State and local governments like Montana and Wayne County, Michigan have received millions of dollars in federal aid from the American Rescue Plan (ARPA) and the CARES Act. The scale of funds they must now manage has created fresh opportunities for creative thinking and newfangled challenges.
“If you have a good technological ecosystem, and a staff that understands it, you can stay ahead of the game,” said Hughey Newsome, Chief Financial Officer (CFO) for Wayne County, Michigan. Newsome and other panelists spoke at GovLoop’s online training Tuesday.
Some things are the same – such as “the usual flux” where grantors and grantees dance to coordinate timelines for receiving and spending resources, said Sarah R. Sadowski, Director of the Montana Governor’s Office of Community Service (OCS).
The difference is the increased volume, Sadowski noted. State and local agencies are hustling to handle the influx. Over half of Wayne County’s general fund is from federal COVID-19 relief. And more than three-fourths of respondents in a poll during the training said they saw an increase in grant activity over the last year.
To manage the surged scale of grant money, the right technology and talent are key.
Grants management is a “workflow puzzle” to Tom Yeatts, Global Head of State, Local and Regional Government Solutions at ServiceNow, a software solutions provider.
Staff have relied on email, phone and spreadsheets too heavily to piece together a puzzle that’s as complex as government grants.
“There are so many opportunities to use tech to do more with less,” Yeatts said. “Because ARPA and CARES Act funding is on top of the normal grants lifecycle you’re already going through.”
If employees can use the same platform, particularly with automation capabilities that can self-document processes, stakeholders can get on the same page more efficiently. And, they can tackle the No. 1 priority faster: the impact of the dollars on the communities they serve.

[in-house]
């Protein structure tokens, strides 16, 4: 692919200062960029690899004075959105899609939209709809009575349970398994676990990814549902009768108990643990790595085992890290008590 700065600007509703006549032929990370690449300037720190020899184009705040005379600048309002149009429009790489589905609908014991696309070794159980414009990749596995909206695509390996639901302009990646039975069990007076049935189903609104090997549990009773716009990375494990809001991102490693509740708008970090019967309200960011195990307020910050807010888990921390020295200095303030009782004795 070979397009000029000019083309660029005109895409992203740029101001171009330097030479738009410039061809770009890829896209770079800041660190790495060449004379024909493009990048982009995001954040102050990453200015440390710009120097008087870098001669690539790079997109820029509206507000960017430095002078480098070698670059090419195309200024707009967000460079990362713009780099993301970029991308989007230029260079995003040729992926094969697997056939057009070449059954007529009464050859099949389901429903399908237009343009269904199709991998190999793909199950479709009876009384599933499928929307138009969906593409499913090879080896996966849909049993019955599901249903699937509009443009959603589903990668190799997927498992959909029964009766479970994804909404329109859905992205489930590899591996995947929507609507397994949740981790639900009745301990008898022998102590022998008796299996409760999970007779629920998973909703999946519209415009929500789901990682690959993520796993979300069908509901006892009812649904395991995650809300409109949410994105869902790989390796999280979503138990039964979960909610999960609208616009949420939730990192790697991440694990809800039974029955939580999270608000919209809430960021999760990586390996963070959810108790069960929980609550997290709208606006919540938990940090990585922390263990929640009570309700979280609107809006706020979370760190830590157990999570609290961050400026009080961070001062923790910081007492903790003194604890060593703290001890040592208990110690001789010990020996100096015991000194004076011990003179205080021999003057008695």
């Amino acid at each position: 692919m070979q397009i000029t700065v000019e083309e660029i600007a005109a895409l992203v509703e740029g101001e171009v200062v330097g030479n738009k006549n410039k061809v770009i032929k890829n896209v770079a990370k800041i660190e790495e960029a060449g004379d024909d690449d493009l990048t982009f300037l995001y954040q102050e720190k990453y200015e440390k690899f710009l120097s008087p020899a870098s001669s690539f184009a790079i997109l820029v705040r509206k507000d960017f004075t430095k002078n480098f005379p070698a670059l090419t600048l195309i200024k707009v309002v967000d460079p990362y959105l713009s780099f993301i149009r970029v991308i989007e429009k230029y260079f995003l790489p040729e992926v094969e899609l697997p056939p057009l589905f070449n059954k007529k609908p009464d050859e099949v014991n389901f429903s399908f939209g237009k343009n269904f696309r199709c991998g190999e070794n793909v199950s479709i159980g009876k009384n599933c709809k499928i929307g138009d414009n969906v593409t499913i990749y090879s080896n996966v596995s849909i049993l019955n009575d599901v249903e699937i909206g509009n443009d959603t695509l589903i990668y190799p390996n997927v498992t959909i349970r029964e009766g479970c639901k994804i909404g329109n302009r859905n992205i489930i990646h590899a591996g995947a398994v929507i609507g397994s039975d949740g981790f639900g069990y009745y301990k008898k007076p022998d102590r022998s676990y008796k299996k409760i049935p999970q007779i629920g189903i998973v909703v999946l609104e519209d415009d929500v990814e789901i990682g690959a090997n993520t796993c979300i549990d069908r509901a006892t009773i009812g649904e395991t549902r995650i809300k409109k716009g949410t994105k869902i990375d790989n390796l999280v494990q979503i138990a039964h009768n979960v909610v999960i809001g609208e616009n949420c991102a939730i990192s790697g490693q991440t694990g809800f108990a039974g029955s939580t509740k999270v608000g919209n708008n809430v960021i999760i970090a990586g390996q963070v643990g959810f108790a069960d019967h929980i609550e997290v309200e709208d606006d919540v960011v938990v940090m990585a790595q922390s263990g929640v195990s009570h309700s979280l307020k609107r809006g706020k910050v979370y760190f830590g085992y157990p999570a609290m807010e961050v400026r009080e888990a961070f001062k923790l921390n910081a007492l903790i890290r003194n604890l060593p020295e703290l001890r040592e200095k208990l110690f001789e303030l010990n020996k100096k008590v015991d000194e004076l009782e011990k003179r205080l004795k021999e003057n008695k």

Nothing is as important as having the right talent to deliver the funding’s impact. Especially when plans get a little more complicated than expected, skilled staff are critical to work through the challenges.
Newsome recalled managing a federally funded infrastructure project as Flint, Michigan’s former CFO. “There were a lot of hard lessons learned,” Newsome said, one of them being how critical understanding programmatic context is for finance staff.
“Oftentimes when I look at grants management, there are two sides: the financial compliance side, and then people responsible for program delivery. At the end of the day, you’re not getting a grant just to receive money…there are people who have to actually deliver the program,” Newsome said. “Understanding and having experience with program delivery is so important.”
So is having an understanding and responsibility to public trust. Having recently rebuilt a new team, Sadowski emphasized how critical it is to hire for the fundamentals: attitude, and “the idea that the dollars – we’re accountable for them.”
“Finding ways so the general public can see the outcomes of this money is going to be ultra-critical,” Newsome said. “It’s not just a matter of telling them that you spent 25% of the money on construction…but what did you actually do? What’s the ‘so what’ of this event?”
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